It's a good thing that the ancient Jewish mythologies never attempted to explain gravity. Imagine what a mess that would be with Fundamentalists attacking Newton's theories and then Einstein's General Relativity. Of course, they would debunk "Newtonism" as a strawman, and then claim that it proves the Theory of General Relativity false.
Interestingly enough, the theories on the origin of the Universe attempt to explain how and when gravity came into being along with the other fundamental forces currently recognized by science. Just because scientists have yet to explain exactly how the Universe came into being, or even create new Universes in the laboratory, does not mean that Quantum Physics and General Relativity are false. Likewise, Evolution is not false simply because the origin of the first life on this planet still remains a mystery, at least until someone can build a time machine to travel back 3 billion years and observe the event in progress.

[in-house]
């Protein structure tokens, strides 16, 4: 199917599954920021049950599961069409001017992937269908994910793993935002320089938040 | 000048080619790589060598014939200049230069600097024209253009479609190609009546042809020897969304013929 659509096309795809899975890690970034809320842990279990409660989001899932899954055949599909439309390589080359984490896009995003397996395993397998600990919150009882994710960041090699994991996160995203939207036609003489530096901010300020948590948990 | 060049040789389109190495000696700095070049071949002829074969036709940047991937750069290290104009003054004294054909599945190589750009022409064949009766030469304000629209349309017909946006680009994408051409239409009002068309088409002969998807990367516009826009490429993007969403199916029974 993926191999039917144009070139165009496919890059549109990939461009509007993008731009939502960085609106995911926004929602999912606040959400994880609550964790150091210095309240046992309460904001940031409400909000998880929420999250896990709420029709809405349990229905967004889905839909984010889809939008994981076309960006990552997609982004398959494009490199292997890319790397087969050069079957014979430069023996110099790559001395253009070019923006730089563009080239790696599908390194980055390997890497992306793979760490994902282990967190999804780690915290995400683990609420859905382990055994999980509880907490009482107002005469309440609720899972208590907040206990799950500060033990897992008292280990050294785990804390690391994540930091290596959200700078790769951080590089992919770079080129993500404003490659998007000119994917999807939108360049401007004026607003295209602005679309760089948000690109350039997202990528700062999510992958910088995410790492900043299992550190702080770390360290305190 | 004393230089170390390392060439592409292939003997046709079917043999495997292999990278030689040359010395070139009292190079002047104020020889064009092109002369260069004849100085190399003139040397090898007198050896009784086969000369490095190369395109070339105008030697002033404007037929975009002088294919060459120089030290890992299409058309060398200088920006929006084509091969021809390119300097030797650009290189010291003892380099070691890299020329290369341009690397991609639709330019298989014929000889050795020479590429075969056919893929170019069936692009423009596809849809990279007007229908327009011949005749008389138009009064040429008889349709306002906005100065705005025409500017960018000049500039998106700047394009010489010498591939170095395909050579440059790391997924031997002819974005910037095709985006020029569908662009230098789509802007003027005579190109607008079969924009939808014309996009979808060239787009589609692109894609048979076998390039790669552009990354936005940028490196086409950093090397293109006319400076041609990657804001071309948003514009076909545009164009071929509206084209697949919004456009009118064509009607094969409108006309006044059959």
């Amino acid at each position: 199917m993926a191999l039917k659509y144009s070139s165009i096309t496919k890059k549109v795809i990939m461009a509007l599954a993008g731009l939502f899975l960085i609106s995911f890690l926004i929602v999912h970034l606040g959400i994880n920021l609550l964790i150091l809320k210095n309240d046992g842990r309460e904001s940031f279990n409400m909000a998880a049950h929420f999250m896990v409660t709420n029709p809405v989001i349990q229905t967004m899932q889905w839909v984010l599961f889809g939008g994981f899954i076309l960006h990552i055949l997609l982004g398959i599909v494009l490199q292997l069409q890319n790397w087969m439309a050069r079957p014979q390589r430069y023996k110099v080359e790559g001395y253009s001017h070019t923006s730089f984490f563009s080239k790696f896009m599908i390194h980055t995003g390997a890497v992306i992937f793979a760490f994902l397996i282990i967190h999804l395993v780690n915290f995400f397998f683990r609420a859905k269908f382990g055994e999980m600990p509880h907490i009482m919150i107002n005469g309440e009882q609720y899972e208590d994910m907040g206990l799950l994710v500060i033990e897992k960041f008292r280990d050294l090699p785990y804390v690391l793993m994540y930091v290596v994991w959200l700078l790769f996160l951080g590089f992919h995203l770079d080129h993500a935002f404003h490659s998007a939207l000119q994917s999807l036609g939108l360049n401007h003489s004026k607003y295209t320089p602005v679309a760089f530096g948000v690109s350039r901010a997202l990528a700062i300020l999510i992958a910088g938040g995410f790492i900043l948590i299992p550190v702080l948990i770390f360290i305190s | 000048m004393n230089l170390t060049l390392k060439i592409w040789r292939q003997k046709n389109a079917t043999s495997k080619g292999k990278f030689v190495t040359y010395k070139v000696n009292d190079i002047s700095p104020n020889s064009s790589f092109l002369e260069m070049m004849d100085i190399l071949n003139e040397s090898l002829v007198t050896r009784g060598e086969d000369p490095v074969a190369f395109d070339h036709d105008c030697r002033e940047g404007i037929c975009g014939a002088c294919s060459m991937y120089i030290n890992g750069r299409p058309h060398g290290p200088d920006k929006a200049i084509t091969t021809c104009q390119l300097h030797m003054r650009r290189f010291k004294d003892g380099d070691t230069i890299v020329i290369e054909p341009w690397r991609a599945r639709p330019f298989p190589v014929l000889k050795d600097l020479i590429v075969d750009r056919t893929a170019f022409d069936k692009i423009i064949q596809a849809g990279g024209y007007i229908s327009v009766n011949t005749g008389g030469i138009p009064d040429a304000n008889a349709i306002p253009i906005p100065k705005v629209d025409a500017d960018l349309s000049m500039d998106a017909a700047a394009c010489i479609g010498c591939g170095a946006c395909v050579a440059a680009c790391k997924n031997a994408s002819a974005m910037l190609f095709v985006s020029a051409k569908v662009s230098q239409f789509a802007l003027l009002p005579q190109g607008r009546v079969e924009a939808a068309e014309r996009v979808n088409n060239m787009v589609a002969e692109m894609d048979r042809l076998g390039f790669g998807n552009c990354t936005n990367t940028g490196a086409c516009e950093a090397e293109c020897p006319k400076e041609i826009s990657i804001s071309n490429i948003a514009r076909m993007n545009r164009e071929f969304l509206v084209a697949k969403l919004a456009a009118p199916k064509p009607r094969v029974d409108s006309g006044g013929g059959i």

If someone want's to believe that his or her invisible friend in the sky made the Universe and then made the living things on this planet, that is his or her prerogative. Just don't assume everyone else believes in invisible friends who magically make things. "God," "Holy Spirit," and other kinds of "magic" are not explanations. They are "thought stoppers." To marvel at complexity is human. To make extraordinary claims about invisible beings is fiction. Or maybe theology. But it's definitely not science.
If you find it hard to believe that the first life form "came about by chance," keep in mind that I find it hard to believe that a talking snake convinced a naked woman to eat a piece of fruit from a tree in a garden planted by an invisible superbeing who then couldn't find the woman or her husband because they hid when they realized they were naked.